Fun Black Hairstreak Facts For Kids

Mellisa Nair
Jan 09, 2023 By Mellisa Nair
Originally Published on Aug 30, 2021
Edited by Monisha Kochhar
Fact-checked by Sonali Rawat
Discover amazing black hairstreak facts for kids.

Lycaenidae is the second-largest family of butterflies, after Nymphalidae, with over 6,000 species whose distribution occurs worldwide.

Approximately 30% of the recognized butterfly species belong to this family, which is further divided into seven subfamilies, including the coppers (Lycaenidae), the blues (Polyommatinae), the harvesters (Miletinae), and the hairstreaks (Theclinae).

This article is about a very special and beautiful species of hairstreak butterflies called the blue-black hairstreak, and it will tell you everything you need to know about this butterfly, including its distribution, habitat, conservation status, life cycle, breeding and feeding habits, colony sites, similar species, diet, life span, and population size!

The black hairstreak (Satyrium pruni) is a small to medium-sized butterfly belonging to the Lycaenidae family and is the genus of Satyrium.

It was introduced and described by Carl Linnaeus, a Swedish taxonomist in 1758.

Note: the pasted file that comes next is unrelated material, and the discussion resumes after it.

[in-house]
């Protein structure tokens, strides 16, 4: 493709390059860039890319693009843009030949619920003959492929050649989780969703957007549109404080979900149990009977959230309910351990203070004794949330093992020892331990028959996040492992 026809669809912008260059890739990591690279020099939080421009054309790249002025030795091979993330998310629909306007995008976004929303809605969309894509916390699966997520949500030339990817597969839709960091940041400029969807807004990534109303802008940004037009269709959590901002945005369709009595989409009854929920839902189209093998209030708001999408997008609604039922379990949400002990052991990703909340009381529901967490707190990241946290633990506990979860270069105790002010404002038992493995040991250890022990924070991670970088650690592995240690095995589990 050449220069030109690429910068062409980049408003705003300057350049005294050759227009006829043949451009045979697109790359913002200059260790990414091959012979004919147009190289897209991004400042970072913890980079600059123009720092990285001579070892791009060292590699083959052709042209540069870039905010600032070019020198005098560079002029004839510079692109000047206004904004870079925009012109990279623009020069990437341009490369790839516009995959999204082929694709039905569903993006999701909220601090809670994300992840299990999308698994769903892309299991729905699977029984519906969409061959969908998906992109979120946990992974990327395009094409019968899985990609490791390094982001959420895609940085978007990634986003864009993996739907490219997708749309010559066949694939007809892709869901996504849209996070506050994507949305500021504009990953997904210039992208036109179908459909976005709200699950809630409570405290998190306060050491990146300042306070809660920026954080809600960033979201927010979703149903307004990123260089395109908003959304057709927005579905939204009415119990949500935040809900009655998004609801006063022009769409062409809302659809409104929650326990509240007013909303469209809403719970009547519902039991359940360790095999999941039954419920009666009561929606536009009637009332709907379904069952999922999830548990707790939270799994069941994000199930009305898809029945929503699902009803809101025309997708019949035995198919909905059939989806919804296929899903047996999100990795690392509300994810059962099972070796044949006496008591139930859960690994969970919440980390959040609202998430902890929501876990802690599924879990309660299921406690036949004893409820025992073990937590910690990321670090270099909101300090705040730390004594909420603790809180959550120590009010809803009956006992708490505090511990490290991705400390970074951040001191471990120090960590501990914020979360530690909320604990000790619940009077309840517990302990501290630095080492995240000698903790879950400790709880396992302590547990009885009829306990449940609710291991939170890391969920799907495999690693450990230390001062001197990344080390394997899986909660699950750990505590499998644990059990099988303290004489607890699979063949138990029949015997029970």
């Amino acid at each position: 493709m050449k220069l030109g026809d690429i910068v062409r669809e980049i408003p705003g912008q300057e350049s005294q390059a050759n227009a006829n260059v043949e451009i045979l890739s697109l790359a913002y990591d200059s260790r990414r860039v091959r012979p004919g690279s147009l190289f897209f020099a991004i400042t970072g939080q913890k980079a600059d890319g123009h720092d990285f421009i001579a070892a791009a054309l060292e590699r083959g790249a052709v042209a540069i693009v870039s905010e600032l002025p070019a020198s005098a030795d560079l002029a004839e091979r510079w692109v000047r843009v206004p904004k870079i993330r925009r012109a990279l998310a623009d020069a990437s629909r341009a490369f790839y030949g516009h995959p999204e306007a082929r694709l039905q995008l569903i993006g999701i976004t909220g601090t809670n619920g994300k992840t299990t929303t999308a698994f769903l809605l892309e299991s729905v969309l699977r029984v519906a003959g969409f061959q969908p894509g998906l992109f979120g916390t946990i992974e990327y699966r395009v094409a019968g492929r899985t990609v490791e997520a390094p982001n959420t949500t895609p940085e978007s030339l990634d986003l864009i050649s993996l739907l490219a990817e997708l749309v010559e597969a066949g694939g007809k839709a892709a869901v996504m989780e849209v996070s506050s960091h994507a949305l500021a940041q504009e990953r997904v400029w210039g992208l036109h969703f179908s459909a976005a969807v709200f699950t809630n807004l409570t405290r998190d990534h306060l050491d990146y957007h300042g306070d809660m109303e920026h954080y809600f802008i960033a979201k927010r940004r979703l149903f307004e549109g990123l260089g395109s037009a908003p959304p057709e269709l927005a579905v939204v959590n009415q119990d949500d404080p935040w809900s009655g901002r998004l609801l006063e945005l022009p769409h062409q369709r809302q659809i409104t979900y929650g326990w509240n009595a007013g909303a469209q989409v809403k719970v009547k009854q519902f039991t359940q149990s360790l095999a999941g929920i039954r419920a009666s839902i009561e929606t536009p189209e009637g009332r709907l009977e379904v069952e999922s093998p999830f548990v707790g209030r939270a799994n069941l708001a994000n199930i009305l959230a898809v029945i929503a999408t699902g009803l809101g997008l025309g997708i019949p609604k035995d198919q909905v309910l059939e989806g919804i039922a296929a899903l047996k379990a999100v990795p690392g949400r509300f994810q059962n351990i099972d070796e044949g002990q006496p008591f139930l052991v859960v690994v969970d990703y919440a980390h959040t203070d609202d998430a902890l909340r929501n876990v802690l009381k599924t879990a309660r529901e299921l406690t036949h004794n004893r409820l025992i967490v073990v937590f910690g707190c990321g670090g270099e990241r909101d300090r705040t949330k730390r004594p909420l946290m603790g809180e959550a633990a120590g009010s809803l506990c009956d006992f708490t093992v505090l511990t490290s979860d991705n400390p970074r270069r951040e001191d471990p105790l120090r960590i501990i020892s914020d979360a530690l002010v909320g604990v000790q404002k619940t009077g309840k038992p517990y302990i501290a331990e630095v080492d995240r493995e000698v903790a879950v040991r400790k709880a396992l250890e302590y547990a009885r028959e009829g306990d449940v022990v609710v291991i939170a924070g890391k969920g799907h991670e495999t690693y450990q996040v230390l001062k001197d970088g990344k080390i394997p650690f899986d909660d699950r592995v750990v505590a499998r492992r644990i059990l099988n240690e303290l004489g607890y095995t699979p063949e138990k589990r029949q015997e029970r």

The species is native to Europe but can be found in the east of Mongolia, Korea, and Japan as well. Its population size is considered to be stable but it continues to be UK's rarest hairstreak species, with only a handful of breeding colonies in east Midlands, in Peterborough, East of England.

They are often confused with the while-letter hairstreak species, here are some key points to help you identify black hairstreaks: a row of small orange spots on the brown upper wings, a row of black spots on the hindwings and the undersides, white edges, and red stripes, all of which are absent among the white-letter hairstreak butterflies.

Learn about some other arthropods from our red admiral butterfly facts and black witch moth facts pages.

Black Hairstreak Interesting Facts

What type of animal is a black hairstreak?

The black hairstreak (Satyrium pruni) is a butterfly belonging to the Animalia kingdom.

What class of animal does a black hairstreak belong to?

The black hairstreak (Satyrium pruni) belongs to the Insecta class, the phylum Arthropoda, and is the genus of Satyrium.

How many black hairstreaks are there in the world?

The accurate population size of this small blue and black hairstreak butterfly species is unknown.

Where does a black hairstreak live?

The black hairstreak distribution occurs throughout Central and South Europe- from England, East Sussex, Oxfordshire, Scandinavia to the Atlantic coast. It is rare and elusive in Great Britain and restricted to around 48-50 sites between the south and east Midlands of Oxford and Peterborough.

It is also found in Asia- East Mongolia, Korea, Japan. You can also find the green hairstreak in UK and Europe.